It got me thinking of people I know and wondered how they’re coping with this half-a-year and counting shelter-at-home way of life. Are they okay?

Lia Andanar Yu



As early as the end of February this year, I understood from health experts that it would take from one year to 18 months to find a vaccine for COVID-19. As we know, scientists have been doing their crucial work for the past seven months, and progress is being made.

In the meantime, my nuclear family or household bubble and I have been conscientiously following stay-at-home precautionary measures for over six months.

It hasn’t been easy as I’m sure some, if not all, of you will agree. If I am to be optimistic that a vaccine will be ready and widely available in a year’s time, then we are pretty much over the half-year mark of this long wait. I’m careful not to be overly optimistic though. I don’t want to set myself up for disappointment. The push and pull of being pragmatic and being hopeful is real.

Some months back, a friend of mine shared something on her social media account which struck me — we are all in the same storm, but on different boats. I am told this is an excerpt from a Twitter post, which went viral last April.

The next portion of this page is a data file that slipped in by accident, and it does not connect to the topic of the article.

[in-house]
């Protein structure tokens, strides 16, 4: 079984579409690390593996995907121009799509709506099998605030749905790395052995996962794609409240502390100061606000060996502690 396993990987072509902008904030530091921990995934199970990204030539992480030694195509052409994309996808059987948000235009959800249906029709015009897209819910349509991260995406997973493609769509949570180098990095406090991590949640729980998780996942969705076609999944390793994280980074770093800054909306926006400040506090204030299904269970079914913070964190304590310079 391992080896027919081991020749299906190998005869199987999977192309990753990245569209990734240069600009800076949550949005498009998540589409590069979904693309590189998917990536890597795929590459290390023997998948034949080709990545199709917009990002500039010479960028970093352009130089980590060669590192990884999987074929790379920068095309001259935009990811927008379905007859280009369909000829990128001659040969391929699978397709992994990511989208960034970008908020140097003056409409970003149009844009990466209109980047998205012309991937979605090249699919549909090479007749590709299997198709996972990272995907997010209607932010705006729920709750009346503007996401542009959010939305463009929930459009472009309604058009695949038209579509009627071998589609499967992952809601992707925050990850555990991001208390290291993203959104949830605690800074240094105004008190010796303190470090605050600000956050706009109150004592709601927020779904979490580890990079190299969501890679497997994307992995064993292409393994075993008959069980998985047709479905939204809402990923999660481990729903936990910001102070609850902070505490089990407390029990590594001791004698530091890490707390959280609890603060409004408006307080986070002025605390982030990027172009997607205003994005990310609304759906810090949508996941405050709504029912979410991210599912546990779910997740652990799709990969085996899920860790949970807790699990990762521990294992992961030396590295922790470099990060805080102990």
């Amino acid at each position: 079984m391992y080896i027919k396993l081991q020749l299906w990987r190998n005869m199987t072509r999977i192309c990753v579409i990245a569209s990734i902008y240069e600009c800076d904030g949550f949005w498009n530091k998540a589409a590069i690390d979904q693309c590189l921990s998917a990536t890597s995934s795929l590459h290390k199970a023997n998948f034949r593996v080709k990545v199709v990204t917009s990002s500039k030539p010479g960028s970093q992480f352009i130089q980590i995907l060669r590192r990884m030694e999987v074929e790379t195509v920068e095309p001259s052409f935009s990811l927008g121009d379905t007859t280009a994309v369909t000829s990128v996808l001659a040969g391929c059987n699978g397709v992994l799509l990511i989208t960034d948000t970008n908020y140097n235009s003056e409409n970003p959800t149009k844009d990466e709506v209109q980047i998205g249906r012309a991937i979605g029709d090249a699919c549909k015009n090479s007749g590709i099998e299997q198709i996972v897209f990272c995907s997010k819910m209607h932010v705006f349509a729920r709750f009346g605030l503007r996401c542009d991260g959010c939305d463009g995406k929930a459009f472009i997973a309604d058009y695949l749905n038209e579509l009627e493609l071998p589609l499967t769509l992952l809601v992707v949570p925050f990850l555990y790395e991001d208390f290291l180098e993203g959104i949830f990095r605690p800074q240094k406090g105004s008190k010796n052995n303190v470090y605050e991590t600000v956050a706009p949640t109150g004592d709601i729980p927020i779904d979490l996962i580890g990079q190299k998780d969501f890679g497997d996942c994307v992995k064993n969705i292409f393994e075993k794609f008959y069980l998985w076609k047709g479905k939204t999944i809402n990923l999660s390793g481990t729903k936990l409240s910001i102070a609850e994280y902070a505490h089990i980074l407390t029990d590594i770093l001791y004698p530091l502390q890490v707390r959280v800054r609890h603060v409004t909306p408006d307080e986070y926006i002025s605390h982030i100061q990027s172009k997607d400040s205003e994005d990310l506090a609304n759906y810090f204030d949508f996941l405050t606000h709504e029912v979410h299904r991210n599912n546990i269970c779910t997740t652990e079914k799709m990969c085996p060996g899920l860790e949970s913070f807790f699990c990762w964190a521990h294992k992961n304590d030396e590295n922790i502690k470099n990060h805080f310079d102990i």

We, the world over, are all facing this storm of a virus. There will be as many different ways of coping, experiences, strategies, struggles and attitudes toward this COVID-19 storm as there are people in this great big world of ours.

Some days have been agonizingly slow. There are those who feel like they are languishing in the very places they once saw as safe refuge. So, seek a different route to safety they must.

Like a long journey with many twists and turns, ups and downs, hungry tummies and headaches of varying degrees, and everyone is either thinking or asking, are we there yet? News items and statistics of COVID-active cases then give us the answer — no, not yet.

If you feel well and are able to, supporting others may be something that motivates you to navigate through this storm. In the midst of these trying pandemic times, click that send button to say a line or two to that person you’ve been meaning to get in touch with but never got around to before. Perhaps it’s to ask, how are you? Are you okay? Or “thinking of you, hope you’re keeping safe.” Say whatever feels right. Whatever comes from the heart. Get the conversation going. Be ready to listen with an open mind and heart. Sometimes, hardly any words need to be spoken. A listening ear and your sharing of your time may be exactly what the situation calls for.

Many people are longing for that sincere and genuine connection these days. My hunch is that long after this pandemic is over, they’ll remember exactly how special you made them feel these long stay-at-home days.